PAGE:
Availability and selection of arboreal termitaria as nest-sites by Orange-fronted Parakeets Aratinga canicularis in conserved and modified landscapes in Mexico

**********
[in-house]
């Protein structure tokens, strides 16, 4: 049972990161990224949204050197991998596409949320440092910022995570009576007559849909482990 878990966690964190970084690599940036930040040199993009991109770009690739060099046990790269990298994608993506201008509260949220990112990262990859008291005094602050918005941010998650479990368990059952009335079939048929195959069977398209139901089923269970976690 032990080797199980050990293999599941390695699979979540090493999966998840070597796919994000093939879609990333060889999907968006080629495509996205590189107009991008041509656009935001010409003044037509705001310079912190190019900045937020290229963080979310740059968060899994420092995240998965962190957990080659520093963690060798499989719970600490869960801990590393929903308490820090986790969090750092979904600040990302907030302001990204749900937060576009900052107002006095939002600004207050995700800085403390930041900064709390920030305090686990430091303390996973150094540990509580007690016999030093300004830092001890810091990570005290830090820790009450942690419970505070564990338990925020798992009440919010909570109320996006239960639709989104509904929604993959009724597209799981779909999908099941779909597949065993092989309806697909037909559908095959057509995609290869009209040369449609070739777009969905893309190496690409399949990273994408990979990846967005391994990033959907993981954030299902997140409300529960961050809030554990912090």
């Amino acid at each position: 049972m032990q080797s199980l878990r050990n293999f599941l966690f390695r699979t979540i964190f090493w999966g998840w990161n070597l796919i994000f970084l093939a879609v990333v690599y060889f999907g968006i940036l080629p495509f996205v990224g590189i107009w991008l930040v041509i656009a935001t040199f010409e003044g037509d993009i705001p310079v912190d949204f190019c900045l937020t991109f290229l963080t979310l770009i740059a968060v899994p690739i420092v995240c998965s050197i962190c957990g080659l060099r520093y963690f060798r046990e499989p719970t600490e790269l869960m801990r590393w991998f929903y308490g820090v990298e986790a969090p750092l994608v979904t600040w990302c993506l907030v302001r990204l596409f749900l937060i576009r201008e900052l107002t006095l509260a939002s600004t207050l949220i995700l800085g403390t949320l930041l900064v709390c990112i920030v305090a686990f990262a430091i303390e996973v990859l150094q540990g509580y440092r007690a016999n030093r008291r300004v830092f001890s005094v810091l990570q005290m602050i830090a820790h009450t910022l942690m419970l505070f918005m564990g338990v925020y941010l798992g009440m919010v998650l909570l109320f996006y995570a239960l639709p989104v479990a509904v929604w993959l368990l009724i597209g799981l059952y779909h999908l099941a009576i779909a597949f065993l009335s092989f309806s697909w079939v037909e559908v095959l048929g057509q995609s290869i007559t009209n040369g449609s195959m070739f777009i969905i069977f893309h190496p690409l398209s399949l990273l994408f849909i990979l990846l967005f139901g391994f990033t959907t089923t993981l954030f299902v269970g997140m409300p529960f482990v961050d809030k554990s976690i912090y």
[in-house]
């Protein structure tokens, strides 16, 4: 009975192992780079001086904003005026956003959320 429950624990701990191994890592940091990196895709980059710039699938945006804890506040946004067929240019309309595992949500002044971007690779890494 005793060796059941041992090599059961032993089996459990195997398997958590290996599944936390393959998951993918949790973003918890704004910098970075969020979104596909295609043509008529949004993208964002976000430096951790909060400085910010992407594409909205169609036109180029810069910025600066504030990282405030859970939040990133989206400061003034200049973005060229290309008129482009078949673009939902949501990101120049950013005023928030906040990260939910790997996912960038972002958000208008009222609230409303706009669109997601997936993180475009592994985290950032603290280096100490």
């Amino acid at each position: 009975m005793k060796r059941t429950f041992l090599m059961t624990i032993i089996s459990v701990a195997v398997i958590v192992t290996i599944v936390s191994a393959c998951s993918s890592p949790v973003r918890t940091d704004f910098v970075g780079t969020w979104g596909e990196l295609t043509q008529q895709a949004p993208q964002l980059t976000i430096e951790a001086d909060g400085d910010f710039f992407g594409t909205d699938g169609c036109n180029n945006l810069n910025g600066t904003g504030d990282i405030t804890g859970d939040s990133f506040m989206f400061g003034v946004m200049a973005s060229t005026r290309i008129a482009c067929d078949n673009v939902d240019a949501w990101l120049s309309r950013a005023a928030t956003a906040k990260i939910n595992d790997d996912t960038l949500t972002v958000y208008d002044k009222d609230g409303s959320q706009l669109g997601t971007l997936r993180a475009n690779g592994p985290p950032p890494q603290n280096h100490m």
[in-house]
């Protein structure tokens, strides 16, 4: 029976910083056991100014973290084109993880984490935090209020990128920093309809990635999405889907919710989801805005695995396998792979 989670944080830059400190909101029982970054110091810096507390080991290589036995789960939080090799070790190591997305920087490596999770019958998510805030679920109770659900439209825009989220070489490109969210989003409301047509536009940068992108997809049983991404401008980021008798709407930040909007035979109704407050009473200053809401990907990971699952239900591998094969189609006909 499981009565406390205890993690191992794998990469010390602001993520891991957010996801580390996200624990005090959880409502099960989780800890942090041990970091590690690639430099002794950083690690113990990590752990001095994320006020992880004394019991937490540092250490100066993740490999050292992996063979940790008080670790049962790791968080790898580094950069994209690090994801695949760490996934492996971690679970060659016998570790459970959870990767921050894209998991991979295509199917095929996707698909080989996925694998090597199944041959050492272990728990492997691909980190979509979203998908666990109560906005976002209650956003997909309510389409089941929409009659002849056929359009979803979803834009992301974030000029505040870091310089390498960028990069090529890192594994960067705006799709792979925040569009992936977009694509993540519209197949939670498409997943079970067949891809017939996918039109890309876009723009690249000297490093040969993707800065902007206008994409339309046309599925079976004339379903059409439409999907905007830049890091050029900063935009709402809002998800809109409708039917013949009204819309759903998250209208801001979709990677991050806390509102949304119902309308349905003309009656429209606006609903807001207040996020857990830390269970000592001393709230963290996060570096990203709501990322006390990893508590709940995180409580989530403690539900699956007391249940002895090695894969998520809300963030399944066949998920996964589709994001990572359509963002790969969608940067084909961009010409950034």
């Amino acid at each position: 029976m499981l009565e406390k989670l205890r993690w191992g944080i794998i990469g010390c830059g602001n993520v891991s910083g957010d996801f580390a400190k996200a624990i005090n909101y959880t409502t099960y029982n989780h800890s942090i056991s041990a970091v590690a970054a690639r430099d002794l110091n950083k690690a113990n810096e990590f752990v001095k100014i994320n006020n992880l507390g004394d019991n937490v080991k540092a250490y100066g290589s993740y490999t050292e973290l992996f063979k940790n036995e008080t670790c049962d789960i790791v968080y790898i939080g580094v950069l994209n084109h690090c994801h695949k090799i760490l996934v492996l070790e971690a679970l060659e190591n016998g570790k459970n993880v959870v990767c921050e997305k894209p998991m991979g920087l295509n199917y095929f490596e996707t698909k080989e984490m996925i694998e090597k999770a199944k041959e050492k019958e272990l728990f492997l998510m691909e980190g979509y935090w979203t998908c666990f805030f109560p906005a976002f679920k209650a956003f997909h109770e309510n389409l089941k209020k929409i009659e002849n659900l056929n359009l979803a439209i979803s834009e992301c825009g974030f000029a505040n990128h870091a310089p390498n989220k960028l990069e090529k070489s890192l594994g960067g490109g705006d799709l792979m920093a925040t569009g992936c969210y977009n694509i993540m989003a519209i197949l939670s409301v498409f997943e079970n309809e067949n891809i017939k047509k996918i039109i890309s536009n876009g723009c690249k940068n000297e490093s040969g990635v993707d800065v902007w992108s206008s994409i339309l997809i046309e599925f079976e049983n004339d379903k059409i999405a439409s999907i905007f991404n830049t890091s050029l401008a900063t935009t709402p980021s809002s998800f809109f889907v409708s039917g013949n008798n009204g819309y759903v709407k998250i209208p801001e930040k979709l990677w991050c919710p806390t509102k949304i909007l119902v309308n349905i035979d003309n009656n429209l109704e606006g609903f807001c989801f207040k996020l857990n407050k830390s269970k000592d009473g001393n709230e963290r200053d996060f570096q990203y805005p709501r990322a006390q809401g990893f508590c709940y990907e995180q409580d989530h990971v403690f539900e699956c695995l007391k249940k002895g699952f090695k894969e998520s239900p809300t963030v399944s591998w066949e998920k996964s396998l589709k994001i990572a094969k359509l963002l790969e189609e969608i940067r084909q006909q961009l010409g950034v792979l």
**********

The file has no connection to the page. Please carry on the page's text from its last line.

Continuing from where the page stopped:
Few studies have investigated the use of termitaria by nesting parrots, or how this may be affected by habitat transformation. We determined selection of termitaria by nesting Orange-fronted Parakeets Aratinga canicularis, and evaluated the effect of habitat transformation on the availability of termitaria nest-sites for Parakeets in the tropical dry forest of Western Mexico. Availability of termitaria was quantified in 24 survey plots in a factorial design of six 1-ha plots in each of conserved and modified, deciduous and semi-deciduous forest. Characteristics of termitaria were determined in survey plots, as well as 21 nest-termitaria used by Parakeets, and their nearest adjacent termitarium. There was an overall density of 1.6 termitaria/ha suitable for nesting by Parakeets, which did not differ between habitats, although only 8% of apparently suitable termitaria were occupied by nesting Parakeets. However, termitaria in conserved semi-deciduous forest were significantly higher above the ground, and termitaria in conserved deciduous forest were significantly smaller in volume. In the modified landscape, termitaria were significantly lower and their volume significantly larger than in conserved landscapes. Termitaria used by nesting parrots were at a significantly greater height above the ground than the nearest adjacent termitaria. Termitarium volume did not reliably predict the likelihood of nest-site selection, although Parakeets only used termitaria between 15 and 150 l. Parakeets nesting in modified habitats used termitaria at a significantly lower height than Parakeets nesting in conserved habitat. It is unclear whether this represents a decline in nest-site quality in modified habitats, which could affect reproductive success of Parakeet populations in fragmented landscapes.
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